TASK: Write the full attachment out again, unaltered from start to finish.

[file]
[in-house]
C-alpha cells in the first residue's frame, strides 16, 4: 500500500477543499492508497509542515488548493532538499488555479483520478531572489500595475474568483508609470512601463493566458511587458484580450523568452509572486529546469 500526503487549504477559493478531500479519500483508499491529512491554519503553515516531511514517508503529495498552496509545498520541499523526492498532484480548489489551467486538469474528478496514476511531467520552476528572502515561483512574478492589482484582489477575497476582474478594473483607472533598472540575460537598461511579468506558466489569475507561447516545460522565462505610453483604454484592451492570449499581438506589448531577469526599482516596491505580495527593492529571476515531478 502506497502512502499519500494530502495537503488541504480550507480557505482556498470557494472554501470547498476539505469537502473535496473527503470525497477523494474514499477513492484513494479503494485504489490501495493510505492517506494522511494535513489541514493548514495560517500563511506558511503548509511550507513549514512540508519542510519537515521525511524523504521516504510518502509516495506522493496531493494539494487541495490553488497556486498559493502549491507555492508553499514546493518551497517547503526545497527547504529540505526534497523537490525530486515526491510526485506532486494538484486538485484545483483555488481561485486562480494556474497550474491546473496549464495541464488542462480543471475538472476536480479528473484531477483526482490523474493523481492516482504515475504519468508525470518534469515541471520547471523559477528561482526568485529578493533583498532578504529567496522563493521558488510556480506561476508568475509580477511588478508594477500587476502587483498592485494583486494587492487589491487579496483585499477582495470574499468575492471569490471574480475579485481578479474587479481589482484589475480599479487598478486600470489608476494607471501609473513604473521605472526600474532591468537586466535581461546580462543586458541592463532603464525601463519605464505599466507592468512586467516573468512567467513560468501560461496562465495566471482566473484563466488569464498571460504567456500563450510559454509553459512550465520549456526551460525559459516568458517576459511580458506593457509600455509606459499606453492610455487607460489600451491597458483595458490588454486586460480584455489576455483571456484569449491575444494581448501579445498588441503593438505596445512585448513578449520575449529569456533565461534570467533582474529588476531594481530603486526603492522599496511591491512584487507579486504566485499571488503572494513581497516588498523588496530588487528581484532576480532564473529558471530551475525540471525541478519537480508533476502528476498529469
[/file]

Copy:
[in-house]
C-alpha cells in the first residue's frame, strides 16, 4: 500500500477543499492508497509542515488548493532538499488555479483520478531572489500595475474568483508609470512601463493566458511587458484580450523568452509572486529546469 500526503487549504477559493478531500479519500483508499491529512491554519503553515516531511514517508503529495498552496509545498520541499523526492498532484480548489489551467486538469474528478496514476511531467520552476528572502515561483512574478492589482484582489477575497476582474478594473483607472533598472540575460537598461511579468506558466489569475507561447516545460522565462505610453483604454484592451492570449499581438506589448531577469526599482516596491505580495527593492529571476515531478 502506497502512502499519500494530502495537503488541504480550507480557505482556498470557494472554501470547498476539505469537502473535496473527503470525497477523494474514499477513492484513494479503494485504489490501495493510505492517506494522511494535513489541514493548514495560517500563511506558511503548509511550507513549514512540508519542510519537515521525511524523504521516504510518502509516495506522493496531493494539494487541495490553488497556486498559493502549491507555492508553499514546493518551497517547503526545497527547504529540505526534497523537490525530486515526491510526485506532486494538484486538485484545483483555488481561485486562480494556474497550474491546473496549464495541464488542462480543471475538472476536480479528473484531477483526482490523474493523481492516482504515475504519468508525470518534469515541471520547471523559477528561482526568485529578493533583498532578504529567496522563493521558488510556480506561476508568475509580477511588478508594477500587476502587483498592485494583486494587492487589491487579496483585499477582495470574499468575492471569490471574480475579485481578479474587479481589482484589475480599479487598478486600470489608476494607471501609473513604473521605472526600474532591468537586466535581461546580462543586458541592463532603464525601463519605464505599466507592468512586467516573468512567467513560468501560461496562465495566471482566473484563466488569464498571460504567456500563450510559454509553459512550465520549456526551460525559459516568458517576459511580458506593457509600455509606459499606453492610455487607460489600451491597458483595458490588454486586460480584455489576455483571456484569449491575444494581448501579445498588441503593438505596445512585448513578449520575449529569456533565461534570467533582474529588476531594481530603486526603492522599496511591491512584487507579486504566485499571488503572494513581497516588498523588496530588487528581484532576480532564473529558471530551475525540471525541478519537480508533476502528476498529469